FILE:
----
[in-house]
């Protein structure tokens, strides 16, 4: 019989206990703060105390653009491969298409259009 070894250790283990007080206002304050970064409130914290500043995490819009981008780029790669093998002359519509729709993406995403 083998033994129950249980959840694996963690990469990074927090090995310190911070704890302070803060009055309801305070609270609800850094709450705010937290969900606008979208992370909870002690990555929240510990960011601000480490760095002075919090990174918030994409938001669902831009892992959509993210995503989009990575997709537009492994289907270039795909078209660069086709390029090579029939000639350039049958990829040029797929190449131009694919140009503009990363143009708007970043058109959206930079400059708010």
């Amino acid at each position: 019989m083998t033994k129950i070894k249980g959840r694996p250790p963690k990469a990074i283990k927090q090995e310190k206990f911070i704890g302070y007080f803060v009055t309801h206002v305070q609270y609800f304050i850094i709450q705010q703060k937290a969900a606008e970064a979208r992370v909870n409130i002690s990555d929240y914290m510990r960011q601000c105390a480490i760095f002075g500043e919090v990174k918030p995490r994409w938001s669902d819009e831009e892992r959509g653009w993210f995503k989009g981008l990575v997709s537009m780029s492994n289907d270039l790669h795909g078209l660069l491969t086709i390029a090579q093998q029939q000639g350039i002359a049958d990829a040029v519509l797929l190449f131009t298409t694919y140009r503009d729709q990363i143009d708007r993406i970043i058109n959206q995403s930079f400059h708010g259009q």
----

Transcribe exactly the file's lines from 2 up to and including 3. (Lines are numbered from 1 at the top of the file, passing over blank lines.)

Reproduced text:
């Protein structure tokens, strides 16, 4: 019989206990703060105390653009491969298409259009 070894250790283990007080206002304050970064409130914290500043995490819009981008780029790669093998002359519509729709993406995403 083998033994129950249980959840694996963690990469990074927090090995310190911070704890302070803060009055309801305070609270609800850094709450705010937290969900606008979208992370909870002690990555929240510990960011601000480490760095002075919090990174918030994409938001669902831009892992959509993210995503989009990575997709537009492994289907270039795909078209660069086709390029090579029939000639350039049958990829040029797929190449131009694919140009503009990363143009708007970043058109959206930079400059708010």
């Amino acid at each position: 019989m083998t033994k129950i070894k249980g959840r694996p250790p963690k990469a990074i283990k927090q090995e310190k206990f911070i704890g302070y007080f803060v009055t309801h206002v305070q609270y609800f304050i850094i709450q705010q703060k937290a969900a606008e970064a979208r992370v909870n409130i002690s990555d929240y914290m510990r960011q601000c105390a480490i760095f002075g500043e919090v990174k918030p995490r994409w938001s669902d819009e831009e892992r959509g653009w993210f995503k989009g981008l990575v997709s537009m780029s492994n289907d270039l790669h795909g078209l660069l491969t086709i390029a090579q093998q029939q000639g350039i002359a049958d990829a040029v519509l797929l190449f131009t298409t694919y140009r503009d729709q990363i143009d708007r993406i970043i058109n959206q995403s930079f400059h708010g259009q």